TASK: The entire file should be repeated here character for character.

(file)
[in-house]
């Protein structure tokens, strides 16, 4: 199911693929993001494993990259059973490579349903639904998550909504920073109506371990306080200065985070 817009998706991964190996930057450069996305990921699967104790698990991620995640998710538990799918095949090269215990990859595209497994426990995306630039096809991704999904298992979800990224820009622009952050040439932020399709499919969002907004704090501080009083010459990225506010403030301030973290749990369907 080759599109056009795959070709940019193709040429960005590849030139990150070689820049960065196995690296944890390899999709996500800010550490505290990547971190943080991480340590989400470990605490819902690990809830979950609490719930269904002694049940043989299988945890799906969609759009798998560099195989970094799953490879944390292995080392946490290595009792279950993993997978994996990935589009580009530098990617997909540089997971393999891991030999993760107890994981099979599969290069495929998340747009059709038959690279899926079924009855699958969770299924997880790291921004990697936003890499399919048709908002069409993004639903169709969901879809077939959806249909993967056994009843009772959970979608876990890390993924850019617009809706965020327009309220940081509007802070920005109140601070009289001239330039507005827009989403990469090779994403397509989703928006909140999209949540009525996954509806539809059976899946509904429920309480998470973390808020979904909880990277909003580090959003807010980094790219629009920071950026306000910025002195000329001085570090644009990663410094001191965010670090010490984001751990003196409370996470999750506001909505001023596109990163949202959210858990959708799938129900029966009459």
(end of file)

[in-house]
């Protein structure tokens, strides 16, 4: 199911693929993001494993990259059973490579349903639904998550909504920073109506371990306080200065985070 817009998706991964190996930057450069996305990921699967104790698990991620995640998710538990799918095949090269215990990859595209497994426990995306630039096809991704999904298992979800990224820009622009952050040439932020399709499919969002907004704090501080009083010459990225506010403030301030973290749990369907 080759599109056009795959070709940019193709040429960005590849030139990150070689820049960065196995690296944890390899999709996500800010550490505290990547971190943080991480340590989400470990605490819902690990809830979950609490719930269904002694049940043989299988945890799906969609759009798998560099195989970094799953490879944390292995080392946490290595009792279950993993997978994996990935589009580009530098990617997909540089997971393999891991030999993760107890994981099979599969290069495929998340747009059709038959690279899926079924009855699958969770299924997880790291921004990697936003890499399919048709908002069409993004639903169709969901879809077939959806249909993967056994009843009772959970979608876990890390993924850019617009809706965020327009309220940081509007802070920005109140601070009289001239330039507005827009989403990469090779994403397509989703928006909140999209949540009525996954509806539809059976899946509904429920309480998470973390808020979904909880990277909003580090959003807010980094790219629009920071950026306000910025002195000329001085570090644009990663410094001191965010670090010490984001751990003196409370996470999750506001909505001023596109990163949202959210858990959708799938129900029966009459």